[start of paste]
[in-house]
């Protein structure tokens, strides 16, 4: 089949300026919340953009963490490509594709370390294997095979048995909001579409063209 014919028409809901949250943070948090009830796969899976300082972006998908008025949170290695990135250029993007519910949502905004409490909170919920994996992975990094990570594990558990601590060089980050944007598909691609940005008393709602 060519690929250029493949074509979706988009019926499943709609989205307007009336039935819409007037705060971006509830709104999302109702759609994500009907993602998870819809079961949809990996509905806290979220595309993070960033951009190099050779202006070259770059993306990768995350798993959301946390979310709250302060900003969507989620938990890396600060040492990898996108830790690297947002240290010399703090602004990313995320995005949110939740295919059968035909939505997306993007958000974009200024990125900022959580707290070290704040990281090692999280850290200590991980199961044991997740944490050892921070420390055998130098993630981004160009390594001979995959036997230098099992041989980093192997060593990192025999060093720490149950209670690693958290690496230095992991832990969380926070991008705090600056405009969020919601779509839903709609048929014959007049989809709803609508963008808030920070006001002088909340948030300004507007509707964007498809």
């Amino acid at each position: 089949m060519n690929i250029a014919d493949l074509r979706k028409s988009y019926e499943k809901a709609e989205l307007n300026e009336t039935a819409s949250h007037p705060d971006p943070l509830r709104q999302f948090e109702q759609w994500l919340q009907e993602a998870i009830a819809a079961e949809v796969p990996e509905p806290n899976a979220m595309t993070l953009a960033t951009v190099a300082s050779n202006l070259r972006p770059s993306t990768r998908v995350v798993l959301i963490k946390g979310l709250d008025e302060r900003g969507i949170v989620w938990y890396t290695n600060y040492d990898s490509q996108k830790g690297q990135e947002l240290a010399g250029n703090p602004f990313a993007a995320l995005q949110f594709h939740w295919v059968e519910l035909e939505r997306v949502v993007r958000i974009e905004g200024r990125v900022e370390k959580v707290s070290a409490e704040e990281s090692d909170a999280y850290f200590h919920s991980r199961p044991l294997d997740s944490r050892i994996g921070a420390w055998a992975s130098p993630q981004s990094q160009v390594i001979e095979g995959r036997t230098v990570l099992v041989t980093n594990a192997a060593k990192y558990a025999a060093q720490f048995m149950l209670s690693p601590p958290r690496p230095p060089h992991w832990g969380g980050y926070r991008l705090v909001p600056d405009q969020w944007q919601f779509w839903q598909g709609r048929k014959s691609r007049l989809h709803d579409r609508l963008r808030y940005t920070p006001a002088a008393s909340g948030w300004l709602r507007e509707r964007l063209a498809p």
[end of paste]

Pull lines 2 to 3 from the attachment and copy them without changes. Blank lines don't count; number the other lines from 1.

């Protein structure tokens, strides 16, 4: 089949300026919340953009963490490509594709370390294997095979048995909001579409063209 014919028409809901949250943070948090009830796969899976300082972006998908008025949170290695990135250029993007519910949502905004409490909170919920994996992975990094990570594990558990601590060089980050944007598909691609940005008393709602 060519690929250029493949074509979706988009019926499943709609989205307007009336039935819409007037705060971006509830709104999302109702759609994500009907993602998870819809079961949809990996509905806290979220595309993070960033951009190099050779202006070259770059993306990768995350798993959301946390979310709250302060900003969507989620938990890396600060040492990898996108830790690297947002240290010399703090602004990313995320995005949110939740295919059968035909939505997306993007958000974009200024990125900022959580707290070290704040990281090692999280850290200590991980199961044991997740944490050892921070420390055998130098993630981004160009390594001979995959036997230098099992041989980093192997060593990192025999060093720490149950209670690693958290690496230095992991832990969380926070991008705090600056405009969020919601779509839903709609048929014959007049989809709803609508963008808030920070006001002088909340948030300004507007509707964007498809």
């Amino acid at each position: 089949m060519n690929i250029a014919d493949l074509r979706k028409s988009y019926e499943k809901a709609e989205l307007n300026e009336t039935a819409s949250h007037p705060d971006p943070l509830r709104q999302f948090e109702q759609w994500l919340q009907e993602a998870i009830a819809a079961e949809v796969p990996e509905p806290n899976a979220m595309t993070l953009a960033t951009v190099a300082s050779n202006l070259r972006p770059s993306t990768r998908v995350v798993l959301i963490k946390g979310l709250d008025e302060r900003g969507i949170v989620w938990y890396t290695n600060y040492d990898s490509q996108k830790g690297q990135e947002l240290a010399g250029n703090p602004f990313a993007a995320l995005q949110f594709h939740w295919v059968e519910l035909e939505r997306v949502v993007r958000i974009e905004g200024r990125v900022e370390k959580v707290s070290a409490e704040e990281s090692d909170a999280y850290f200590h919920s991980r199961p044991l294997d997740s944490r050892i994996g921070a420390w055998a992975s130098p993630q981004s990094q160009v390594i001979e095979g995959r036997t230098v990570l099992v041989t980093n594990a192997a060593k990192y558990a025999a060093q720490f048995m149950l209670s690693p601590p958290r690496p230095p060089h992991w832990g969380g980050y926070r991008l705090v909001p600056d405009q969020w944007q919601f779509w839903q598909g709609r048929k014959s691609r007049l989809h709803d579409r609508l963008r808030y940005t920070p006001a002088a008393s909340g948030w300004l709602r507007e509707r964007l063209a498809p």